With the end of World War I, it became clear that any regional development plans for the Nile Basin would have to be preceded by some sort of formal agreement on water allocations. In 1920, the Nile Projects Commission was formed, with representatives from India , the United Kingdom , and the United States . The Commission estimated that, of the river's average flow of 84 BCM/yr, Egyptian needs were estimated at 58 BCM/yr. Sudan, it was thought, would be able to meet irrigation needs from the Blue Nile alone. The Nile flow fluctuates greatly, with a standard deviation of about 25%. In recognition of this fact, an appendix was added which suggested that any gain or short-fall from the average be divided evenly between Egypt and Sudan . The Commission's findings were not acted upon.
The same year saw publication of the most extensive scheme for comprehensive water development along the Nile , now known as the Century Storage Scheme. The plan, put forth by the British, included a storage facility on the Uganda-Sudan border, a dam at Sennar to irrigate the Gezira region south of Khartoum , and a dam on the White Nile to hold summer flood water for Egypt .
The plan worried some Egyptians, and was criticized by nationalists, because all the major control structures would have been beyond Egyptian territory and authority. Some Egyptians saw the plan as a British means of controlling Egypt in the event of Egyptian independence.
As the Nile riparians gained independence from Colonial powers, riparian disputes became international and consequently more contentious, particularly between Egypt and Sudan . The core question of historic versus sovereign water rights is complicated by the technical question of where the river ought best be controlled-upstream or down.
Attempts at conflict management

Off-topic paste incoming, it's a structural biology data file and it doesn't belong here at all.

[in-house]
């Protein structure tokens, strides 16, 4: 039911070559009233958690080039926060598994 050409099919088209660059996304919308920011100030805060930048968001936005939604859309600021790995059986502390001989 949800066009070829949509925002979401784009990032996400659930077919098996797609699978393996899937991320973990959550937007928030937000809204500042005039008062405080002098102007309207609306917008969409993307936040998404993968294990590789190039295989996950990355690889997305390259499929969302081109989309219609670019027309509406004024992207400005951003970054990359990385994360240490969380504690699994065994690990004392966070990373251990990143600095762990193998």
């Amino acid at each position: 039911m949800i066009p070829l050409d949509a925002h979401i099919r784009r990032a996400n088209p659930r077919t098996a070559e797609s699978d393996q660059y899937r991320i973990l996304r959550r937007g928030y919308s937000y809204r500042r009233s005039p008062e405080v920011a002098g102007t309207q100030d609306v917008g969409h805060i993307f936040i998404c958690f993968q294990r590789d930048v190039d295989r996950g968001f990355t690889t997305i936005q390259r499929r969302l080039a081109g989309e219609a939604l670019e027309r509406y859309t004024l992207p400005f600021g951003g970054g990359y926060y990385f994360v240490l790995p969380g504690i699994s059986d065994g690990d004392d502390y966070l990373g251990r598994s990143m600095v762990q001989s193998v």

In 1925, a new water commission made recommendations based on the 1920 estimates which would lead finally to the Nile Waters Agreement between Egypt and Sudan on 7 May 1929. Four BCM/yr. was allocated to Sudan but the entire timely flow (from January 20 to July 15) and a total annual amount of 48 BCM/yr. was reserved for Egypt . Egypt , as the downstream state, had its interests guaranteed by
Having a claim to the entire timely flow. This meant that any cotton cultivated in Sudan would have to be grown during the winter months.
Having rights to on-site inspectors at the Sennar dam, outside of Egyptian territory.
Being guaranteed that no works would be developed along the river or on any of its territory, which would threaten Egyptian interests.
In accord with this agreement, one dam was built and one reservoir raised, with Egyptian acquiescence.
The Aswan High Dam, with a projected storage capacity of 156 BCM/yr, was proposed in 1952 by the new Egyptian government, but debate over whether it was to be built as a unilateral Egyptian project or as a cooperative project with Sudan kept Sudan out of negotiations until 1954. The negotiations which ensued, and carried out with Sudan's struggle for independence as a back-drop, focused not only on what each country's legitimate allocation would be, but whether the dam was even the most efficient method of harnessing the waters of the Nile.
The first round of negotiations between Egypt and Sudan took place between September and December 1954, even as Sudan was preparing for its independence, scheduled for 1956. The positions of the two sides can be